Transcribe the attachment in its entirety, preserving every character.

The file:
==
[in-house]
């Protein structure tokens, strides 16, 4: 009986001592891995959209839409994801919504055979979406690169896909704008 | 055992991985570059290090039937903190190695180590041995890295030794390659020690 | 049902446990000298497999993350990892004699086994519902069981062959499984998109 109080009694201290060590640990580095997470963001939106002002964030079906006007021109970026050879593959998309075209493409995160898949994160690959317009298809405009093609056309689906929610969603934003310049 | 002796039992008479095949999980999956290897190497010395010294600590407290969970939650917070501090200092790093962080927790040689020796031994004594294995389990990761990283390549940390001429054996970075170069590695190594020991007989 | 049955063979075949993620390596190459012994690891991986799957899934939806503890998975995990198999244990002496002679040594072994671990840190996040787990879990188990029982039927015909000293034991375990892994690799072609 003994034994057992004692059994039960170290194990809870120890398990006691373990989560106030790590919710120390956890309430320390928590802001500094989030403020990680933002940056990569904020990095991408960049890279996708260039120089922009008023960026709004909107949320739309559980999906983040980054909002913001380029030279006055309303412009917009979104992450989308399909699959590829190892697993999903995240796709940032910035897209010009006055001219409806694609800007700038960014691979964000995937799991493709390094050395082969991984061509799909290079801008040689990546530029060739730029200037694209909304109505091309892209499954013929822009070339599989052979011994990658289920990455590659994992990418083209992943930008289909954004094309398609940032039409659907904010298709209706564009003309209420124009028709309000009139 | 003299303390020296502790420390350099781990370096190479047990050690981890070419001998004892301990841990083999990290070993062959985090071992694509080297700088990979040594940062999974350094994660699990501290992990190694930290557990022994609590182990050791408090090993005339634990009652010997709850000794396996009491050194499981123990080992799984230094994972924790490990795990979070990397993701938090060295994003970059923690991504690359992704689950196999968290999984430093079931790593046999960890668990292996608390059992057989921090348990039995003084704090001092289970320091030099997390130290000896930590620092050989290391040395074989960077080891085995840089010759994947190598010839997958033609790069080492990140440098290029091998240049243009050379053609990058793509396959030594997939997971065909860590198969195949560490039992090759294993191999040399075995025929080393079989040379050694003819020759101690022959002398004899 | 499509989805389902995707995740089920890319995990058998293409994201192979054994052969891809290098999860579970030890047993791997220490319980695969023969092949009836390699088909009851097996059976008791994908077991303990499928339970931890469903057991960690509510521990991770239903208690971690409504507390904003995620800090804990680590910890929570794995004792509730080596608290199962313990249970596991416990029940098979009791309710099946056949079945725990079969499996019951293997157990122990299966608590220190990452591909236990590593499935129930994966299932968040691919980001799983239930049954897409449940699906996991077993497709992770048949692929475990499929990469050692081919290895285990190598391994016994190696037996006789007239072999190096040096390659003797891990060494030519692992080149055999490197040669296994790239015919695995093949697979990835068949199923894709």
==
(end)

[in-house]
């Protein structure tokens, strides 16, 4: 009986001592891995959209839409994801919504055979979406690169896909704008 | 055992991985570059290090039937903190190695180590041995890295030794390659020690 | 049902446990000298497999993350990892004699086994519902069981062959499984998109 109080009694201290060590640990580095997470963001939106002002964030079906006007021109970026050879593959998309075209493409995160898949994160690959317009298809405009093609056309689906929610969603934003310049 | 002796039992008479095949999980999956290897190497010395010294600590407290969970939650917070501090200092790093962080927790040689020796031994004594294995389990990761990283390549940390001429054996970075170069590695190594020991007989 | 049955063979075949993620390596190459012994690891991986799957899934939806503890998975995990198999244990002496002679040594072994671990840190996040787990879990188990029982039927015909000293034991375990892994690799072609 003994034994057992004692059994039960170290194990809870120890398990006691373990989560106030790590919710120390956890309430320390928590802001500094989030403020990680933002940056990569904020990095991408960049890279996708260039120089922009008023960026709004909107949320739309559980999906983040980054909002913001380029030279006055309303412009917009979104992450989308399909699959590829190892697993999903995240796709940032910035897209010009006055001219409806694609800007700038960014691979964000995937799991493709390094050395082969991984061509799909290079801008040689990546530029060739730029200037694209909304109505091309892209499954013929822009070339599989052979011994990658289920990455590659994992990418083209992943930008289909954004094309398609940032039409659907904010298709209706564009003309209420124009028709309000009139 | 003299303390020296502790420390350099781990370096190479047990050690981890070419001998004892301990841990083999990290070993062959985090071992694509080297700088990979040594940062999974350094994660699990501290992990190694930290557990022994609590182990050791408090090993005339634990009652010997709850000794396996009491050194499981123990080992799984230094994972924790490990795990979070990397993701938090060295994003970059923690991504690359992704689950196999968290999984430093079931790593046999960890668990292996608390059992057989921090348990039995003084704090001092289970320091030099997390130290000896930590620092050989290391040395074989960077080891085995840089010759994947190598010839997958033609790069080492990140440098290029091998240049243009050379053609990058793509396959030594997939997971065909860590198969195949560490039992090759294993191999040399075995025929080393079989040379050694003819020759101690022959002398004899 | 499509989805389902995707995740089920890319995990058998293409994201192979054994052969891809290098999860579970030890047993791997220490319980695969023969092949009836390699088909009851097996059976008791994908077991303990499928339970931890469903057991960690509510521990991770239903208690971690409504507390904003995620800090804990680590910890929570794995004792509730080596608290199962313990249970596991416990029940098979009791309710099946056949079945725990079969499996019951293997157990122990299966608590220190990452591909236990590593499935129930994966299932968040691919980001799983239930049954897409449940699906996991077993497709992770048949692929475990499929990469050692081919290895285990190598391994016994190696037996006789007239072999190096040096390659003797891990060494030519692992080149055999490197040669296994790239015919695995093949697979990835068949199923894709």